Maroney dealt to the Broncos
Patriots will receive a fourth-round pick
In exchange for Maroney’s services and their own sixth-round pick in 2011, the Patriots received the Broncos’ fourth-round pick next year.
Efforts to reach Maroney were unsuccessful.
The trade marks the end of a less-than-perfect relationship between the Patriots and Maroney, the 21st overall pick in 2006 out of Minnesota who often struggled between what came naturally to him as a running back and what the Patriots wanted him to do.
There were also injury issues — Maroney didn’t play a full season in his four years with the team — and a belief within the organization that he didn’t mature and wasn’t as conscientious as it would have liked, never doing all of the little things and extra things that can make a big difference for backs.
Heading to Denver apparently was meant to be for Maroney, who is in the fi nal year of his five-year rookie contract. When he came out of Minnesota, former Broncos coach Mike Shanahan very nearly drafted him, telling the Rocky Mountain News before the Broncos’ 2006 meeting with the Patriots that when Denver looked at Maroney, “We thought he had everything.’’
But he was taken by New England, and for one season, Maroney and Corey Dillon made quite a tandem. The hard-running veteran welcomed Maroney’s arrival; Dillon was able to become more of a red-zone back that year, scoring 13 touchdowns, while the shifty rookie liked to work in space.
The two combined for 1,557 yards and 19 scores on 374 carries.
Expected to step into the lead role in his second season, Maroney did lead New England with 835 yards (averaging 4.5 yards per carry) in 13 games, but it was the closest he has come to reaching the 1,000-yard plateau.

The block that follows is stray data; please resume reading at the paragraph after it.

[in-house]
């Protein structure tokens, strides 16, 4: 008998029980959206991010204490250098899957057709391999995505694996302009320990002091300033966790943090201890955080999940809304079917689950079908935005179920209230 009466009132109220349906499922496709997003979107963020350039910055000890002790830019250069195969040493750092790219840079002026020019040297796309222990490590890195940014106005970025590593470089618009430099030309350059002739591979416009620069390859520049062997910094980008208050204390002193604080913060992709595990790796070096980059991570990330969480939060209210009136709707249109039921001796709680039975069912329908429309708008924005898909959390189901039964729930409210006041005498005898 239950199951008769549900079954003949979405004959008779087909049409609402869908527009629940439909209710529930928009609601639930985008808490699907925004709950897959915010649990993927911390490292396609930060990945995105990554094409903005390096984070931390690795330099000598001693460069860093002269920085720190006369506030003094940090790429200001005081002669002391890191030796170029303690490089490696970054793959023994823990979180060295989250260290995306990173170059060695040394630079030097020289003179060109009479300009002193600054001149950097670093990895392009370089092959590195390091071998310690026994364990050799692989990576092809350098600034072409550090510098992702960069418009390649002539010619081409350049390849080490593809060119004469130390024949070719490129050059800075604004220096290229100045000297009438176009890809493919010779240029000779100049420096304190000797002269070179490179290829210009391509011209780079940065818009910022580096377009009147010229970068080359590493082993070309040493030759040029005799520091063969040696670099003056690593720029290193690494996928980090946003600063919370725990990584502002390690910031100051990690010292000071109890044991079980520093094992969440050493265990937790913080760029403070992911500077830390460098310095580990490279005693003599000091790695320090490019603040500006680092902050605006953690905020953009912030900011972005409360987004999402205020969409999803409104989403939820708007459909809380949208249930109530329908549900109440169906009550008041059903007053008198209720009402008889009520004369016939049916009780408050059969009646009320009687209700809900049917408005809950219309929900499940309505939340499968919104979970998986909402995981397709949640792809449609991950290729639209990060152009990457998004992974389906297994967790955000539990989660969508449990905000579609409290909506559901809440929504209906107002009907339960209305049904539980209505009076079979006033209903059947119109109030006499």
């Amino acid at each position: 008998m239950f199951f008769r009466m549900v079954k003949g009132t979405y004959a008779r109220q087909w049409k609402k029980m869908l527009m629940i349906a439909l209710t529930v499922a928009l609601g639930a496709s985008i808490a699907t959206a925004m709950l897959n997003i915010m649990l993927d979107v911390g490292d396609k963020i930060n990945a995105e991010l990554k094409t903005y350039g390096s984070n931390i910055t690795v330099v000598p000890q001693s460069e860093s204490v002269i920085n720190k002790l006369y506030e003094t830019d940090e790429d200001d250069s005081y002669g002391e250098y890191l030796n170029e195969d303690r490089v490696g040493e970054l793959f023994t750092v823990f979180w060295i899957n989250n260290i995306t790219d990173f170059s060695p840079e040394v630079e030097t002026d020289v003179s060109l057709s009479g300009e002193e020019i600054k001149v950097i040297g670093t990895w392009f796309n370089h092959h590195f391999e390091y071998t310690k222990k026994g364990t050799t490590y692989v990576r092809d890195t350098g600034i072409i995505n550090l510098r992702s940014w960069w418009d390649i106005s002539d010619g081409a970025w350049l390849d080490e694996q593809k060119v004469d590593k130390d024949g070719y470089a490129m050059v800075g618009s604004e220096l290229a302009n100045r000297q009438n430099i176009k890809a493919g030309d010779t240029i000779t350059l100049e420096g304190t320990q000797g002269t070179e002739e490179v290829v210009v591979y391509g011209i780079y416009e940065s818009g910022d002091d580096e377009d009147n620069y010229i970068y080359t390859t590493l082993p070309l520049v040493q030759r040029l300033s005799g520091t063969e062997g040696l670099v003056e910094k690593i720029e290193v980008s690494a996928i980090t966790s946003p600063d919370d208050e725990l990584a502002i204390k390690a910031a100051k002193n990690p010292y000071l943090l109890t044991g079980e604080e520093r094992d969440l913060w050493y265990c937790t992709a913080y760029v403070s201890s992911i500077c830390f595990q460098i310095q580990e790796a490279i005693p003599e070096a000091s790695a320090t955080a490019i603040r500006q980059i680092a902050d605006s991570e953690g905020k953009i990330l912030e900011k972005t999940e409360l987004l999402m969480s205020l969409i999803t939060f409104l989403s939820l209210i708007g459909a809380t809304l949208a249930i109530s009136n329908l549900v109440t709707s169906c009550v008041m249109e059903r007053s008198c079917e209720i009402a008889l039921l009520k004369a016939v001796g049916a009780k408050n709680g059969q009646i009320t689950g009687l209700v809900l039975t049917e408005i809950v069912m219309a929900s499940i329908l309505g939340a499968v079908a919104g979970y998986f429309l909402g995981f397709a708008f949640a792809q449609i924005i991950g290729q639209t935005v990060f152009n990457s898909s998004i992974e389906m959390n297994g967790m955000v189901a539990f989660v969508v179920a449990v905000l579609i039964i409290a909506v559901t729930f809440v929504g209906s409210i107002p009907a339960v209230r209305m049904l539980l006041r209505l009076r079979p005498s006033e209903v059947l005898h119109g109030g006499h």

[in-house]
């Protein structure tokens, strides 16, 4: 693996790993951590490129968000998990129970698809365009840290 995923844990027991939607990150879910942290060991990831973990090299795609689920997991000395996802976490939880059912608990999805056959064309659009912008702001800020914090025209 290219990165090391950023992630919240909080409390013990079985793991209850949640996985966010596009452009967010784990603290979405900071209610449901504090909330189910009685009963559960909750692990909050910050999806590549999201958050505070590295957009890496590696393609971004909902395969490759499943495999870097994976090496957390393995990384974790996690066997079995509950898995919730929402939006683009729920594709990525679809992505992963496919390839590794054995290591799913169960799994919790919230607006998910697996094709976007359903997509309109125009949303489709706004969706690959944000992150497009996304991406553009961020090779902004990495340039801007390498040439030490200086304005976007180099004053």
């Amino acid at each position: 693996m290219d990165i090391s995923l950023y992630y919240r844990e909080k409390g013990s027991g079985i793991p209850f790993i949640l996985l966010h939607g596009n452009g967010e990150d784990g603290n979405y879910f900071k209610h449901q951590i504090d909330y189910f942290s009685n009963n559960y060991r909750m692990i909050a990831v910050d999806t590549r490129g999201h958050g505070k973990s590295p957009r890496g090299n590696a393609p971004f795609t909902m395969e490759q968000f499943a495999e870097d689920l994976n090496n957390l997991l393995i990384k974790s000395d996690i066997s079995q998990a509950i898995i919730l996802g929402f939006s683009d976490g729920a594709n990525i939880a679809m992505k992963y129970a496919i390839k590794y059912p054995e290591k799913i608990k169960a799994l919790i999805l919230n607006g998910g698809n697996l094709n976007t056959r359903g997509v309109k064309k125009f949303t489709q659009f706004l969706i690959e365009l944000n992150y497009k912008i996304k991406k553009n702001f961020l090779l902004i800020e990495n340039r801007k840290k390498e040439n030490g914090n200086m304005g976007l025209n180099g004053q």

He ended the season that year on a definite high note, topping 100 yards in four of five games, including the first two playoff games.
In 2008, what turned out to be a broken shoulder blade limited Maroney to three games. In one, he endured public ridicule when he ran out of bounds against the 49ers rather than lower his shoulder to take on a defender. That led to an odd give-and-take with reporters later that week during one of the Patriots’ California practices, when Maroney said he had “issues,’’ but wouldn’t elaborate.
He rebounded well last year, playing in 15 games. But another issue popped up: fumbles. Maroney, who hadn’t fumbled since his rookie year, suddenly had trouble holding onto the football, fumbling on the goal line in Indianapolis and New Orleans, plus two other times.
He was benched for the regular-season finale in Houston, and sat down early in the playoff loss to Baltimore.
With Maroney gone, there is but one player remaining from New England’s 10-player 2006 draft class: kicker Stephen Gostkowski.
The move leaves New England with three thirtysomething backs in Fred Taylor, Sammy Morris, and Kevin Faulk, as well as BenJarvus Green-Ellis, who is 25. Taylor, who started the season opener against Cincinnati Sunday and averaged 5.1 yards on 14 carries, would appear to have the starting spot locked up for now.
But Taylor has struggled to stay on the field throughout his 13-year career. For the Jaguars, with whom he spent his first 11 years, he played in 16 games just twice, in 2002 and 2003. Last season, his first with New England, he played in seven games, missing 10 regular-season games because of ankle surgery.
Before going on the shelf, the 34-year-old Taylor had a vintage performance against the Falcons in Week 3 with 109 yards and a touchdown.
He has looked strong thus far, but given the histories of Taylor and Morris — who hasn’t played a full season since coming to New England in 2007 — it is difficult to imagine that both will make it through the schedule unscathed.
New England has retooled its passing game, adding three new tight ends, and the Patriots may simply get away from the ground game and dare defenses to find answers for Randy Moss, Wes Welker, Julian Edelman, Brandon Tate, Alge Crumpler, Aaron Hernandez, and Rob Gronkowski. It is a tall order, to be sure.